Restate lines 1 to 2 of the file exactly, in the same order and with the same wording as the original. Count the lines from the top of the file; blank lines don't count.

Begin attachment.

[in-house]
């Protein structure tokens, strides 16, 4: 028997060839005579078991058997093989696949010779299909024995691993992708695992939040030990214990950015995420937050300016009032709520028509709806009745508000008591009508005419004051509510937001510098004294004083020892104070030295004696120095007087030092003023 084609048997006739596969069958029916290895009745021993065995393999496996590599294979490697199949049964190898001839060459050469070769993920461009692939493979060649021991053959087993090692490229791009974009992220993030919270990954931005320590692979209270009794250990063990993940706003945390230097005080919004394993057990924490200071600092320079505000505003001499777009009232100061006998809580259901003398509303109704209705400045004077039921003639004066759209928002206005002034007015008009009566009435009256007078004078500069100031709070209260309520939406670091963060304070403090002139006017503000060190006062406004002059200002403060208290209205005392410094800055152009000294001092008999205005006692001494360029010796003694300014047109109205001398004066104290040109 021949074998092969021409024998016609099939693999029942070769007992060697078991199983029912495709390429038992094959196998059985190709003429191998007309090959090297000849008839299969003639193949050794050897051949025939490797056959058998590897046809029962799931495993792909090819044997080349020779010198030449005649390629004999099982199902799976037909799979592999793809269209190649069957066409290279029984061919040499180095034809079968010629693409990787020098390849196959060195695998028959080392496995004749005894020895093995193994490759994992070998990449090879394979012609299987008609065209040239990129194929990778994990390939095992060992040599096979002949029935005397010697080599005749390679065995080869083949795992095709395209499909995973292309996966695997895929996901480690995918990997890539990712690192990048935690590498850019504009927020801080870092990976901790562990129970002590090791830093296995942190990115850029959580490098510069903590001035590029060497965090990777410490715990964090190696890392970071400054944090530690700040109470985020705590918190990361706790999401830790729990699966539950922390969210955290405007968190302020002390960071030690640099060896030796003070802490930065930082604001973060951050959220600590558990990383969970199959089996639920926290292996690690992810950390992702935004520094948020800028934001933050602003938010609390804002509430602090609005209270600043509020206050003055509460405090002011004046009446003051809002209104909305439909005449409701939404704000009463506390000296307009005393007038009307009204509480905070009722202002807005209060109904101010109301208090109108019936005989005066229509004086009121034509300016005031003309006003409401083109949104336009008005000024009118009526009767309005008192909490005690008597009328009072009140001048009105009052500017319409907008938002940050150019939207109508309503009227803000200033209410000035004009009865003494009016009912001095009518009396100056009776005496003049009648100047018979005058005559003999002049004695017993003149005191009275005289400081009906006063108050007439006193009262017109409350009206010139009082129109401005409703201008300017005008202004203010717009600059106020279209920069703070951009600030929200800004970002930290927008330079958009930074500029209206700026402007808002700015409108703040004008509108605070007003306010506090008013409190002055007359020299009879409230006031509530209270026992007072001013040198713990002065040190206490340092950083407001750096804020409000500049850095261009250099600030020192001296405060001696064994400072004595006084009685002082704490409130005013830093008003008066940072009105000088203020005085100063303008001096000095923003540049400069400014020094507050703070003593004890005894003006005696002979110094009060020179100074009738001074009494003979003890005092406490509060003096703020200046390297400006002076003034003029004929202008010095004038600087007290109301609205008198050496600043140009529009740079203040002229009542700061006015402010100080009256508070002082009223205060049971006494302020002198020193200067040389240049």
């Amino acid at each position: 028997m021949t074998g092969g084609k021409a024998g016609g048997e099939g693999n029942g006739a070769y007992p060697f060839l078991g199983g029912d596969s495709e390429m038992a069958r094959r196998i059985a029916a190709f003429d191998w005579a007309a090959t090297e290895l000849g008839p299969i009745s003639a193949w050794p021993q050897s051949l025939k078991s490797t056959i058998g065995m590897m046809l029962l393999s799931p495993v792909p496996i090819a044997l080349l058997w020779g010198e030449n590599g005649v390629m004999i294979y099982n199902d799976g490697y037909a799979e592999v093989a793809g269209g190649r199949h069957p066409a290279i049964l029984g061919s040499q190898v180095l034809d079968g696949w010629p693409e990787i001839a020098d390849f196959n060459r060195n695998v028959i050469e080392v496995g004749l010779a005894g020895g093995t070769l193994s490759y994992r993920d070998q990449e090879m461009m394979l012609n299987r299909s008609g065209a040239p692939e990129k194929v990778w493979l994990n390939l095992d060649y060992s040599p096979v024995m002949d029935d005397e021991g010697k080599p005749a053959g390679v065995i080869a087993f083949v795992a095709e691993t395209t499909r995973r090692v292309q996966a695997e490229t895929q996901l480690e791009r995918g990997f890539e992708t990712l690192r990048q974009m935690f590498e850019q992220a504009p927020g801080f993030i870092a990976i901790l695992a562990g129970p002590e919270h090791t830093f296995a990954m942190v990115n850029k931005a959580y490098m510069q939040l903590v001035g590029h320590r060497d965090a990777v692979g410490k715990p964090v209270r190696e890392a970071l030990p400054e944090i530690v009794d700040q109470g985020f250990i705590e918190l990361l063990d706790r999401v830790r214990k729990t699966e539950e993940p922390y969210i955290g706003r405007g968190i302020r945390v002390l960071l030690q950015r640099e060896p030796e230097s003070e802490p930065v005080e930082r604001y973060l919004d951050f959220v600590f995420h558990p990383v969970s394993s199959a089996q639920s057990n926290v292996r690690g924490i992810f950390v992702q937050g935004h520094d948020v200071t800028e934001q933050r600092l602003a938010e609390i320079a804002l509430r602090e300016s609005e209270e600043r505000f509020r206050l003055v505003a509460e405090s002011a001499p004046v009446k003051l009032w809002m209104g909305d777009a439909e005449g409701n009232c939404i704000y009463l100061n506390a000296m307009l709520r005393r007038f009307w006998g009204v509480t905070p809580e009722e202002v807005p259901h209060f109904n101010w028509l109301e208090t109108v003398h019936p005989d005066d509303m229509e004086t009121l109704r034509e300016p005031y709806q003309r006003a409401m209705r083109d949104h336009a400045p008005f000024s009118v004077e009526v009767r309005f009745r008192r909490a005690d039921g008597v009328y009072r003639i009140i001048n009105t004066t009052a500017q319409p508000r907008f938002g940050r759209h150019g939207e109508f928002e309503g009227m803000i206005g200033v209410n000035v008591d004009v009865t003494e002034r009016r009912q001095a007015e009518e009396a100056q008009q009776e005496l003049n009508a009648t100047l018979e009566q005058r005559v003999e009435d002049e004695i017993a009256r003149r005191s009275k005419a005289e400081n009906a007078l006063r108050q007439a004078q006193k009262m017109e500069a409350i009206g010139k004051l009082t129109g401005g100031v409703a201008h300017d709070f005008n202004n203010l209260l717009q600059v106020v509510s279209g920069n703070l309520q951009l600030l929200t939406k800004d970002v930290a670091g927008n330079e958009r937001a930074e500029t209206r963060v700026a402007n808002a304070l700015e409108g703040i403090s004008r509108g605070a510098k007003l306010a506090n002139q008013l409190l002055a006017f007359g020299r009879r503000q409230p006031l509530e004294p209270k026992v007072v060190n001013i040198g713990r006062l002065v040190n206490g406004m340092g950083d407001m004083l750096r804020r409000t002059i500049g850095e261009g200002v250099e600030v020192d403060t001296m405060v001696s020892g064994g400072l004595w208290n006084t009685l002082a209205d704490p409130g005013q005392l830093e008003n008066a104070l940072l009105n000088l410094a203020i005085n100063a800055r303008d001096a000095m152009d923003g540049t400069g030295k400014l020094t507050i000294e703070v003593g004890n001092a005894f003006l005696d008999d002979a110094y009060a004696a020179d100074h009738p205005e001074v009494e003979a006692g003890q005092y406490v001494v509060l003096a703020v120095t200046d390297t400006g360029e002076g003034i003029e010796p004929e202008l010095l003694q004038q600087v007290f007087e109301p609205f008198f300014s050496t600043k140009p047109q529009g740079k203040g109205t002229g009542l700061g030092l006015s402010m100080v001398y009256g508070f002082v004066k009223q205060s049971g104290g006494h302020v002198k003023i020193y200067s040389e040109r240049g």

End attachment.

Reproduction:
[in-house]
């Protein structure tokens, strides 16, 4: 028997060839005579078991058997093989696949010779299909024995691993992708695992939040030990214990950015995420937050300016009032709520028509709806009745508000008591009508005419004051509510937001510098004294004083020892104070030295004696120095007087030092003023 084609048997006739596969069958029916290895009745021993065995393999496996590599294979490697199949049964190898001839060459050469070769993920461009692939493979060649021991053959087993090692490229791009974009992220993030919270990954931005320590692979209270009794250990063990993940706003945390230097005080919004394993057990924490200071600092320079505000505003001499777009009232100061006998809580259901003398509303109704209705400045004077039921003639004066759209928002206005002034007015008009009566009435009256007078004078500069100031709070209260309520939406670091963060304070403090002139006017503000060190006062406004002059200002403060208290209205005392410094800055152009000294001092008999205005006692001494360029010796003694300014047109109205001398004066104290040109 021949074998092969021409024998016609099939693999029942070769007992060697078991199983029912495709390429038992094959196998059985190709003429191998007309090959090297000849008839299969003639193949050794050897051949025939490797056959058998590897046809029962799931495993792909090819044997080349020779010198030449005649390629004999099982199902799976037909799979592999793809269209190649069957066409290279029984061919040499180095034809079968010629693409990787020098390849196959060195695998028959080392496995004749005894020895093995193994490759994992070998990449090879394979012609299987008609065209040239990129194929990778994990390939095992060992040599096979002949029935005397010697080599005749390679065995080869083949795992095709395209499909995973292309996966695997895929996901480690995918990997890539990712690192990048935690590498850019504009927020801080870092990976901790562990129970002590090791830093296995942190990115850029959580490098510069903590001035590029060497965090990777410490715990964090190696890392970071400054944090530690700040109470985020705590918190990361706790999401830790729990699966539950922390969210955290405007968190302020002390960071030690640099060896030796003070802490930065930082604001973060951050959220600590558990990383969970199959089996639920926290292996690690992810950390992702935004520094948020800028934001933050602003938010609390804002509430602090609005209270600043509020206050003055509460405090002011004046009446003051809002209104909305439909005449409701939404704000009463506390000296307009005393007038009307009204509480905070009722202002807005209060109904101010109301208090109108019936005989005066229509004086009121034509300016005031003309006003409401083109949104336009008005000024009118009526009767309005008192909490005690008597009328009072009140001048009105009052500017319409907008938002940050150019939207109508309503009227803000200033209410000035004009009865003494009016009912001095009518009396100056009776005496003049009648100047018979005058005559003999002049004695017993003149005191009275005289400081009906006063108050007439006193009262017109409350009206010139009082129109401005409703201008300017005008202004203010717009600059106020279209920069703070951009600030929200800004970002930290927008330079958009930074500029209206700026402007808002700015409108703040004008509108605070007003306010506090008013409190002055007359020299009879409230006031509530209270026992007072001013040198713990002065040190206490340092950083407001750096804020409000500049850095261009250099600030020192001296405060001696064994400072004595006084009685002082704490409130005013830093008003008066940072009105000088203020005085100063303008001096000095923003540049400069400014020094507050703070003593004890005894003006005696002979110094009060020179100074009738001074009494003979003890005092406490509060003096703020200046390297400006002076003034003029004929202008010095004038600087007290109301609205008198050496600043140009529009740079203040002229009542700061006015402010100080009256508070002082009223205060049971006494302020002198020193200067040389240049």